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God harnessed my same-sex attraction

As a 75-year-old, I’ve learnt that it is unwise to make assumptions about how one’s life is going to pan out. Now looking back, I can say that as youthful libido wains, and by the transforming power of the Holy Spirit, one’s same-sex attraction can sublimate into something useful. For me this has been an introduction to the practice of ‘father care’, free of sexual content, but fuelled by spare emotional capital.

Allow me to tell you my story:

Review "The Beautiful Story" by Church of England evangelical church

God’s Beautiful Story is a suite of free online resources to help evangelical church leaders engage with the Bible and enable their congregations to have good conversations about human sexuality and the implications of changes in understanding or practice in their church grouping.

Why people change their theology

When Christians revise their understanding of the Bible’s teaching on homosexuality, it is often not driven by a stringent re-evaluation of the historical biblical texts. It would appear that there is a variety of stimuli that cause the relaxation of the orthodox viewpoints.

Review "finding your best identity" by Andrew Bunt

There is much debate between Christians about whether it’s right for a Christian with same-sex attractions to use a term like “gay”, “lesbian” or “trans”. Some argue that these words have become all-encompassing identity-forming words and so those who are “in Christ” are denying their God-given identity by labelling themselves in this way. Others argue that these terms are more meaningful in our culture than clumsy alternatives like same-sex attracted, and that they can be used in a merely descriptive way that is compatible with holding on to a primary identity received from God.

How to be a biblically affirming church

As I pondered the brief for this article, a wry smile came over my face as I reflected on the title. Simply by removing one word, this article would be widely celebrated in today’s woke culture. 

Revisionist teaching made me leave my church

A number of years ago, the term “agree to disagree” came into popular parlance in relation to compromise over the biblical interpretation of same-sex practice. When encountering a difference in opinion, could we amicably “agree to disagree” with others and continue to fellowship with them? At the time, it was inconceivable that I would ever have to take a stand if faced with my minister changing stance from holding an orthodox, historical view of scripture on sexual relationships to allowing other views to have equal value. Well, that exact instance happened recently.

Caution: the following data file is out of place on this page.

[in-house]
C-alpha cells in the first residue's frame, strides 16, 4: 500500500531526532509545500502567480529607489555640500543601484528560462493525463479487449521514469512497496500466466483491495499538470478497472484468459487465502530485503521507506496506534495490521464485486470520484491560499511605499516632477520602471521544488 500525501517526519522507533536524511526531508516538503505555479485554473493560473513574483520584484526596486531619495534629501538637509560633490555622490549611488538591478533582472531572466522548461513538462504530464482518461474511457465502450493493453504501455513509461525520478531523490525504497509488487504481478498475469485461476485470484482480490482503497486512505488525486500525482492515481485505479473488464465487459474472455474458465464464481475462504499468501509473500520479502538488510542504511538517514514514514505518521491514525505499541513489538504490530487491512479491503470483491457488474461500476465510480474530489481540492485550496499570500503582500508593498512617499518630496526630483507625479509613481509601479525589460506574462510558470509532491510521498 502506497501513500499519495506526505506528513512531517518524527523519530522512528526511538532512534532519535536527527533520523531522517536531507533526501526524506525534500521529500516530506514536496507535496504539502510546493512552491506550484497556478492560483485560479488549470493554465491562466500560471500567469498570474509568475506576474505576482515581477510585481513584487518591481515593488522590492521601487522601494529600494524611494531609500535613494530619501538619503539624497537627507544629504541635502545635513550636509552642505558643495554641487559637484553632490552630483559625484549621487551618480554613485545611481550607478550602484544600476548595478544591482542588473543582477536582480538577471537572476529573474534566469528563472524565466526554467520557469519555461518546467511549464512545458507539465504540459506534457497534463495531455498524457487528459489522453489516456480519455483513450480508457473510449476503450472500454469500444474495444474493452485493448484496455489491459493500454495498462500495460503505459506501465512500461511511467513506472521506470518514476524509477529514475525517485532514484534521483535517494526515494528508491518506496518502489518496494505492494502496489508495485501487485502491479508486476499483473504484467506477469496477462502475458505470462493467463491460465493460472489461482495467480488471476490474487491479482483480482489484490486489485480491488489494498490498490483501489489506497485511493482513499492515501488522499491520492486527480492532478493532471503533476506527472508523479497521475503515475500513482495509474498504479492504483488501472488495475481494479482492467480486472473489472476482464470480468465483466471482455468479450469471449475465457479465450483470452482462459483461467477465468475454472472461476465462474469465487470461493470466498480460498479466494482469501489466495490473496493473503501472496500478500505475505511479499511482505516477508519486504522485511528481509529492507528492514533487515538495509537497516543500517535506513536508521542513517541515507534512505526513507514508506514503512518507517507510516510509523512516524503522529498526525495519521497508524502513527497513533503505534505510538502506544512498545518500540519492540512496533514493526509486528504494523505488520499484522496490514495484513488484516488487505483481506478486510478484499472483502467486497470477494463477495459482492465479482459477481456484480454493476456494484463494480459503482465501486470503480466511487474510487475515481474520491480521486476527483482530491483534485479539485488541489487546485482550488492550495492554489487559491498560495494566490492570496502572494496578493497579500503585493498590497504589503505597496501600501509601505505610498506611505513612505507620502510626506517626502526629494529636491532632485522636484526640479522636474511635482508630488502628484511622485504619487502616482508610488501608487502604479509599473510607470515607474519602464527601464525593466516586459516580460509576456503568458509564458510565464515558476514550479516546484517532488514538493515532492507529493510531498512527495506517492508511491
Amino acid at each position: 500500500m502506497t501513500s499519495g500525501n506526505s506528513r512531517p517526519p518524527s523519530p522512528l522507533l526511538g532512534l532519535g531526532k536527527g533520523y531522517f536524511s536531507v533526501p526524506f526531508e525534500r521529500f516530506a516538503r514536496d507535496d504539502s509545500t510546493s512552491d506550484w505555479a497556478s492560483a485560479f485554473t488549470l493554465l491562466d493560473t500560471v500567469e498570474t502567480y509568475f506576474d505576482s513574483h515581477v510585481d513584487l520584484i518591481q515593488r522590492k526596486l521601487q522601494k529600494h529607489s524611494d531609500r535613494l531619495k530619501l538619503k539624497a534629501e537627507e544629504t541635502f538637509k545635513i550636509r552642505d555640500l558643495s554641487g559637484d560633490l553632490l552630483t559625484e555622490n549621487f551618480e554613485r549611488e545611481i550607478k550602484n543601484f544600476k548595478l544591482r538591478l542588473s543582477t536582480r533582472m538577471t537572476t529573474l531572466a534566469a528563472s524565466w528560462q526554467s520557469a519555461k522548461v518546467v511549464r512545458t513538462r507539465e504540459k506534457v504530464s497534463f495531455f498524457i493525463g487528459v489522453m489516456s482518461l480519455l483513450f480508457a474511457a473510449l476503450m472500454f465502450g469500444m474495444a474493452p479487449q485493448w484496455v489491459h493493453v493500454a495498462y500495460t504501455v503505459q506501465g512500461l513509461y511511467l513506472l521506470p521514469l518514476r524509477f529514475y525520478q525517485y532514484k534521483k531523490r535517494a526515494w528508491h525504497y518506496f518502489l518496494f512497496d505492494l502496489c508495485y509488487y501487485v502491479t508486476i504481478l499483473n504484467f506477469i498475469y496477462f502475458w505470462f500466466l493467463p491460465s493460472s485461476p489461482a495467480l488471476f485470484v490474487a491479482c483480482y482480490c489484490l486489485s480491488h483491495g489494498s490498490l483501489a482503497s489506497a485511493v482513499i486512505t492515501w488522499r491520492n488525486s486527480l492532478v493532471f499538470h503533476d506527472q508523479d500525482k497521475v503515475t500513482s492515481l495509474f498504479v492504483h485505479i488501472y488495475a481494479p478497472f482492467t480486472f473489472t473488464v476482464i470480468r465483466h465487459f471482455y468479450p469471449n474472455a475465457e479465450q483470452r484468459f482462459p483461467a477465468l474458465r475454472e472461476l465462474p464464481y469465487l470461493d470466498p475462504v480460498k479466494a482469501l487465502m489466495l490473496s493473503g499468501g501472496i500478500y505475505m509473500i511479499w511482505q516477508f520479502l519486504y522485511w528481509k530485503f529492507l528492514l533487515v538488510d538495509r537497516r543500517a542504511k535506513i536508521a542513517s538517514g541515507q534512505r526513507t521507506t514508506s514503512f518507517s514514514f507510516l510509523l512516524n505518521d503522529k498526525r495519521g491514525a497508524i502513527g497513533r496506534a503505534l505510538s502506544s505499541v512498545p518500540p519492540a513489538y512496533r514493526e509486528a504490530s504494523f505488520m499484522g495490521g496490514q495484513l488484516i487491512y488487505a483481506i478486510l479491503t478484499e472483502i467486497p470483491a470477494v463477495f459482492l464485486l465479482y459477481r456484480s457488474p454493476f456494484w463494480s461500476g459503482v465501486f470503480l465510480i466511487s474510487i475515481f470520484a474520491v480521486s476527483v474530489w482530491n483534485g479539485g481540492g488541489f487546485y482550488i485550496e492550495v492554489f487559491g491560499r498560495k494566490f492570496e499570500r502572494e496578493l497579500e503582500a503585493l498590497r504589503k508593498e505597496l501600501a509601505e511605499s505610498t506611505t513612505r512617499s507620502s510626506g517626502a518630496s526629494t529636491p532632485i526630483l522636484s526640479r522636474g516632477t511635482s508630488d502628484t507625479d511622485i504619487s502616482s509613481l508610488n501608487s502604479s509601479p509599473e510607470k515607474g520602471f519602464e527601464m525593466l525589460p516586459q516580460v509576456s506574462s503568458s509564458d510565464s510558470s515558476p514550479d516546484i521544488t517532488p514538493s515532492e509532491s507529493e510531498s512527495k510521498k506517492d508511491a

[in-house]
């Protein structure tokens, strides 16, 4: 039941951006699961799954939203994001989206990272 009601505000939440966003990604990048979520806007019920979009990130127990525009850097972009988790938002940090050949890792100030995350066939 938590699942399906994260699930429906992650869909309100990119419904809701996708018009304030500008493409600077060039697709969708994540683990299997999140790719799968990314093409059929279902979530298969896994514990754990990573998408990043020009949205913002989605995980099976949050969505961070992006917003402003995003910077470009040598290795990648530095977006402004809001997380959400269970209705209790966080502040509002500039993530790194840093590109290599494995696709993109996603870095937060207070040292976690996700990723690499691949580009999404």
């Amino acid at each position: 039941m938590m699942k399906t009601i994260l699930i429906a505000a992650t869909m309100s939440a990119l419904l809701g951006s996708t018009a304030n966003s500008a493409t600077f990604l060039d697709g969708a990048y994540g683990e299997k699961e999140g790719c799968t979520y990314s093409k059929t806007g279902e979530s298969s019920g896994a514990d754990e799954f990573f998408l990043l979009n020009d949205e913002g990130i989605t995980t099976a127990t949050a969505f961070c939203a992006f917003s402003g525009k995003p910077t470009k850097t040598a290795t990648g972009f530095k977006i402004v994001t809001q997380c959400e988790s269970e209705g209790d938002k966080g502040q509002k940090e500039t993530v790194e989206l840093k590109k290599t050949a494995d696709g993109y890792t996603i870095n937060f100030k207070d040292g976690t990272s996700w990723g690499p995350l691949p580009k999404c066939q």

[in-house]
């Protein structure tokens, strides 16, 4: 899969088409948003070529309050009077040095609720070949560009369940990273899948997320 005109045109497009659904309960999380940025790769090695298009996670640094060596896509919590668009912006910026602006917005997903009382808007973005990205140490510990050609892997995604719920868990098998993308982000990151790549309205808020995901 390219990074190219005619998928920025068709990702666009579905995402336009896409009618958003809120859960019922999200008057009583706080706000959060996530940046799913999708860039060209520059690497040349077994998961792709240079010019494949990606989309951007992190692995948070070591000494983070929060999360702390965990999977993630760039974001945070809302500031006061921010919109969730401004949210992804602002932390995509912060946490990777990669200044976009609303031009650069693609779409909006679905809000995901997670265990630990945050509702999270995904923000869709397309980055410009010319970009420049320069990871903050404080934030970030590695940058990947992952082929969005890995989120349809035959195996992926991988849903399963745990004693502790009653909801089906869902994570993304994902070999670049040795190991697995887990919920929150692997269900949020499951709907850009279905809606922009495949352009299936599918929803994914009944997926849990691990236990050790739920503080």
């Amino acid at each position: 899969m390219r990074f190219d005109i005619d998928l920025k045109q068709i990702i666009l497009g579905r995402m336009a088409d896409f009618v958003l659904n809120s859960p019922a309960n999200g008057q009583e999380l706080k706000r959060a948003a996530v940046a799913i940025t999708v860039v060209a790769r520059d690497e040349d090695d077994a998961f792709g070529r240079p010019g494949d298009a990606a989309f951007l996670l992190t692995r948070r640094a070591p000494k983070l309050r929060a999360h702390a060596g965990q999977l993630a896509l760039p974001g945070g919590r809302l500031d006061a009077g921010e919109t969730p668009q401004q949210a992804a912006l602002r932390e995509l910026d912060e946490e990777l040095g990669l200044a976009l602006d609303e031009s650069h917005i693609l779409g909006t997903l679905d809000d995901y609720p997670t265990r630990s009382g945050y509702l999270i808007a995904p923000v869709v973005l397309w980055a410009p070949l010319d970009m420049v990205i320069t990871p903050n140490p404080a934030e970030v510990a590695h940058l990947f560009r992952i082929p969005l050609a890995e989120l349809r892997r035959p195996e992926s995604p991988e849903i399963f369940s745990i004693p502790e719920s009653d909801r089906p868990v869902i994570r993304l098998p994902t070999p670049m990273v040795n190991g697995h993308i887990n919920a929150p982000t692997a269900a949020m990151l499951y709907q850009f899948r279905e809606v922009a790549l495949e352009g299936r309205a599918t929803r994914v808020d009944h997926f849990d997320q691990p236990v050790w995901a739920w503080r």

Review "Being the Bad guys" by Stephen McAlpine

In many ways, the message of this book is perfectly summed up in the subtitle, “How to live for Jesus in a world that says you shouldn’t”. Yet, significantly, Stephen McAlpine has as much to say about “why” we should live for Jesus in this broken world, as “how”. The fundamental point of the book is that we, God’s people, the church, used to be the good guys. Then we became just one of the guys. Now, pretty much everyone outside ourselves views us as the bad guys.

Responding to false teaching

I doubt any of us would be put off walking through a field of sheep grazing happily on the grass. A field of wolves might be a different matter. For as long as there have been sheep and wolves, there have also been false teachers in the life of the church. False teachers are described as those wearing sheep’s clothing, but inwardly are ferocious wolves (Matthew 7:15). Take a moment to read through these passages to remind yourself of the presence of false teachers in the early church - 2 Peter 2:1-3, 1 John 4:1-3 and 2 Timothy 3:1-9.

"Sticky" arguments

Some revisionist theologians’ arguments have sticking power because they resonate with our cultural norms. Put another way, they are persuasive because they draw on modern Western values and assumptions. This brief article considers four “sticky” arguments and how to respond well from a biblical perspective.